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There's long life in learning

Stephen Hoare and Ian Nash report on a study that links education with better health.

PEOPLE who learn longer live longer according to a study of links between health and education among adults.

The study for NIACE, the national organisation for adult learning, reinforces the findings of a decade of research in China, Japan and Sweden, that lifelong learning increases independence and mobility among the elderly.

In doing so, it cuts public spending on health and welfare at a time when governments are facing huge bills for dependency among "greying" populations.

The NIACE survey - published to launch Adult Learners Week - found that 89 per cent of adult learners reported improvements in their emotional and mental health. A third of respondents said they were better able to manage pain and illness as a result of learning. Just under a quarter of adult learners reported improved self-esteem and confidence. One in five reported improvements in jobs and work.

"A course of study may be better than a course of antibiotics," say the researchers. Their findings are based on questionnaires sent to 2,000 individuals and 750 adult learning groups throughout the UK over the past two years.

Flo Leeming, aged 63, from Lancashire, overcame severe depression after her husband died, by studying GCSE maths and A-level English. "I have a much more positive attitude to life - more relaxed, happier - and I don't dwell on my arthritis," she said.

Ron Smith of Wetherby, who took up painting while recuperating from an operation and believes he coped better as a result, now plans to study IT, maths and English.

"Since I starting learning I sleep better, I don't take tablets, I feel a lot less depressed and I'm generally happier," he said.

Researchers suggest that the benefits to health appear to stem from the concentration required for study and the satisfaction of achieving difficult goals.

Their study reinforces the Government's view in the 1999 NHS White Paper, Saving Lives: "Edcation is vital for health. People with low levels of educational achievement are more likely to have poor health as adults."

But the UK is behind many other countries, according to the Organisation for Economic Co-operation and Development. Recent studies on lifelong learning for the OECD show that the cost of dependency was cut sharply in Scandinavia, where education programmes were introduced in old people's homes.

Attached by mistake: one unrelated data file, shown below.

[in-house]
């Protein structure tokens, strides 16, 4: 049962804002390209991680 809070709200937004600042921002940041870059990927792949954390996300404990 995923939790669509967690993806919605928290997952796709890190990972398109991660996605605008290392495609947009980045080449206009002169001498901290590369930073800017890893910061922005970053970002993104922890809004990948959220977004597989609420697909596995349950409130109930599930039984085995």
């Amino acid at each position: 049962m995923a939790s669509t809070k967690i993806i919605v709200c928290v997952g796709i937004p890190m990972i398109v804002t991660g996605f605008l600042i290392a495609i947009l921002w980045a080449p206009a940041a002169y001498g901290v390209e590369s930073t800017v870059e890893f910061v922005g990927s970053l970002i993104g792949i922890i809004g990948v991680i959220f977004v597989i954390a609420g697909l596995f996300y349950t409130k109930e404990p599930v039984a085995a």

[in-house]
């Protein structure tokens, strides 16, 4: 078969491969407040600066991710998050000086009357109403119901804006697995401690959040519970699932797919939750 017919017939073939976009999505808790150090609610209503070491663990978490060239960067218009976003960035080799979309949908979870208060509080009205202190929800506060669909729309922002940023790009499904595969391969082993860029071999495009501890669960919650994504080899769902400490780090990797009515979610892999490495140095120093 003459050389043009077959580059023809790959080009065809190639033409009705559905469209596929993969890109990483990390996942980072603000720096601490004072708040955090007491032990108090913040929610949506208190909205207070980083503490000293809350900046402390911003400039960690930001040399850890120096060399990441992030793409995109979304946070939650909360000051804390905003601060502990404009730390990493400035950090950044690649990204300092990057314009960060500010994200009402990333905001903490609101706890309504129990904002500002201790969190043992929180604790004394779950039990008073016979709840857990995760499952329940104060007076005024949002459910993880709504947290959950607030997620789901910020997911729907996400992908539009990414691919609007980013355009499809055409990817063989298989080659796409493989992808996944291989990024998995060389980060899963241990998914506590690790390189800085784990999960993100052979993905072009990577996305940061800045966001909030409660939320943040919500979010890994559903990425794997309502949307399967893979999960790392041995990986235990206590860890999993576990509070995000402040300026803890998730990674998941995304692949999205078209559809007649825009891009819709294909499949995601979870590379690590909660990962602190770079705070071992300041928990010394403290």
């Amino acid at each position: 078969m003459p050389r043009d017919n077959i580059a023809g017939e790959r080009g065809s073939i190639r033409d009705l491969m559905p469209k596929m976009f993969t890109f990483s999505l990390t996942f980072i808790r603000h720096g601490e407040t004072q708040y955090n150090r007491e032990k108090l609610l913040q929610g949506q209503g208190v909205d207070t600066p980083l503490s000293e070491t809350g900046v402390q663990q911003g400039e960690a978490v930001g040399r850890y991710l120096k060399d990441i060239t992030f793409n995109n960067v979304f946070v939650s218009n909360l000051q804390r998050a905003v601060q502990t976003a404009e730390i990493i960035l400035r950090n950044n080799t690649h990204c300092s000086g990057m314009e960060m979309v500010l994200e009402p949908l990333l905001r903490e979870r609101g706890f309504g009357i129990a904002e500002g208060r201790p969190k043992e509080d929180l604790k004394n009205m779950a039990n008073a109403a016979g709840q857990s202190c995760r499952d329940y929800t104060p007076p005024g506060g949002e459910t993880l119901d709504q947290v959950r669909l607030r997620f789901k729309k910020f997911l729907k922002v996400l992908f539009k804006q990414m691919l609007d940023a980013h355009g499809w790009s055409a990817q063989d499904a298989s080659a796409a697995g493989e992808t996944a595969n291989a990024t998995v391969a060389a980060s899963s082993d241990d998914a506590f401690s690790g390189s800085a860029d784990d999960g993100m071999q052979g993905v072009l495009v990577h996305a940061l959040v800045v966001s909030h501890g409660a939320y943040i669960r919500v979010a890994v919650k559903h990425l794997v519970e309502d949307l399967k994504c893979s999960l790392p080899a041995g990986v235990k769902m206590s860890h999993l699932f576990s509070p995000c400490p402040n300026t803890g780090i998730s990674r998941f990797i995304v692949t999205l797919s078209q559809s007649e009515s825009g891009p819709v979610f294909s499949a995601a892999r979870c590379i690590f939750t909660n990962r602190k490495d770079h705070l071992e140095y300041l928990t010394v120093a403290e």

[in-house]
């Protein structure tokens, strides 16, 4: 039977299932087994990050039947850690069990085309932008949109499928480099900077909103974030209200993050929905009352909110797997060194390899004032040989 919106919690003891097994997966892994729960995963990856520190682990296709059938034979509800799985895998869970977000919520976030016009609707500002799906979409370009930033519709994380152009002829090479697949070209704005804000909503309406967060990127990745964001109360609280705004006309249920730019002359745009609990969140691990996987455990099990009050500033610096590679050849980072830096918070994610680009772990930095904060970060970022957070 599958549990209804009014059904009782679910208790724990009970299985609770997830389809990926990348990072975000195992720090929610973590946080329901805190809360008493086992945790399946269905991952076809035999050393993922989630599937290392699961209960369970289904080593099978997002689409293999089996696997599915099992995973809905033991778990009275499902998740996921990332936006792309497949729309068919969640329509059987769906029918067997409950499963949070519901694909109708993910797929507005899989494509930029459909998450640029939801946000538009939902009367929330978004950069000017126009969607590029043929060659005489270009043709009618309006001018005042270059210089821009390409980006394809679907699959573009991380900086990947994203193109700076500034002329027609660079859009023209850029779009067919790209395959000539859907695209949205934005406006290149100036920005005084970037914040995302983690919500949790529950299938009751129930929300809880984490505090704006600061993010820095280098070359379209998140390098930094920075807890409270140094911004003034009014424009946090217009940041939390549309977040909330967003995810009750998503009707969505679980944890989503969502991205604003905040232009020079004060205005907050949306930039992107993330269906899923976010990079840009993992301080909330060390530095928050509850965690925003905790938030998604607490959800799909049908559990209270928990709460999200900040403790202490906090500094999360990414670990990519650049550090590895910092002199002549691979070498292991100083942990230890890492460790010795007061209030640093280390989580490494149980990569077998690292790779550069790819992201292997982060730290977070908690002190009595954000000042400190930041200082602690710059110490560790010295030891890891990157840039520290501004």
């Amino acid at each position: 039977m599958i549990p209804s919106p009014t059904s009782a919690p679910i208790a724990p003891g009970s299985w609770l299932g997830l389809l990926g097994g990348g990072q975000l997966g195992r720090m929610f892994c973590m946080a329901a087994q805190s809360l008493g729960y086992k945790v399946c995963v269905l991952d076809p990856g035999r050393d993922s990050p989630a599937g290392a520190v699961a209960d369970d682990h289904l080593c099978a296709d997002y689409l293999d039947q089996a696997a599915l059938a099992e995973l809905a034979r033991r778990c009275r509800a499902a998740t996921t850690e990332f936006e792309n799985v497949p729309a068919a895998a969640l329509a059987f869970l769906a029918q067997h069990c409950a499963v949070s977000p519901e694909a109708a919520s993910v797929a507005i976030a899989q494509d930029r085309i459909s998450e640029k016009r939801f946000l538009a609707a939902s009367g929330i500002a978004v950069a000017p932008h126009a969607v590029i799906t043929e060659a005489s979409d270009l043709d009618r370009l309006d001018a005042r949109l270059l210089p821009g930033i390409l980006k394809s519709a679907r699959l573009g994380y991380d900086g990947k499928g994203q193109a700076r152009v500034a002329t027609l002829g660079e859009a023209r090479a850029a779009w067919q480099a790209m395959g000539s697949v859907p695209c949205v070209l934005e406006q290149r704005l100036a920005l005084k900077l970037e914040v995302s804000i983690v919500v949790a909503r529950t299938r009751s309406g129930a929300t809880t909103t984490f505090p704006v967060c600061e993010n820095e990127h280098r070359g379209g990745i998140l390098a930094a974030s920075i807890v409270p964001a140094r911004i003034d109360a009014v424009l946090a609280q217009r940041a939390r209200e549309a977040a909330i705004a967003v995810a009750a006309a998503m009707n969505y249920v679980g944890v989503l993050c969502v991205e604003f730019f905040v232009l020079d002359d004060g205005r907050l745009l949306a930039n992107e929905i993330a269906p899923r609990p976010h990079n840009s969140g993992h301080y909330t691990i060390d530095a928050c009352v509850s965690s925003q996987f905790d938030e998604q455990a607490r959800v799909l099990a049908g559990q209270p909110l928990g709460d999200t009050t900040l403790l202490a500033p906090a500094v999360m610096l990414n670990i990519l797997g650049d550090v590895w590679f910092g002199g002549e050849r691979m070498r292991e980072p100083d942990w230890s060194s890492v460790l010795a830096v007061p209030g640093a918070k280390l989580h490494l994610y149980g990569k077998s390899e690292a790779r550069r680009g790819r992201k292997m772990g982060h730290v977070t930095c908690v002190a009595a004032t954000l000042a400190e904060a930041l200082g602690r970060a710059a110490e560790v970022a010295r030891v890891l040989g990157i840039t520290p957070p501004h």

Courses of study should also be considered as an alternative to medicine among the mentally and physically sick, said Peter Lavender, associate director of NIACE. The organisation will launch a major survey later this year of GPs' perceptions of links between learning and health.

"The health benefits of learning are slowly being recognised. Promoting learning through health settings could be an important mechanism for reaching more people, since we know there is a link between poor initial education and poor health."

Adult Learners Week this year will focus on an increased range of activities in colleges, said Alan Tuckett director of NIACE. "Four-fifths of FE students are adult learners," he said.

"The biggest single grouping is 26 to 45-year-olds. That's an invisible army of adults who have had to apologise for their existence. That's why we're giving them a party."

The focal point is the national awards ceremony at the Queen Elizabeth II Conference Centre in London on Monday, when Education Secretary David Blunkett will present scores of regional and national awards for individuals and groups seen as being among the most inspirational, model senior learners and the best carers.

Thousands of regional events include a "Spring in Learning" festival in Nottingham, the chance to master circus skills in Stockton town centre, and events and roadshows at branches of Sainsbury's up and down the country.

Companies will be taking part, organising activities like job-swaps and training taster sessions as part of the Learning at Work Day, on Thursday.

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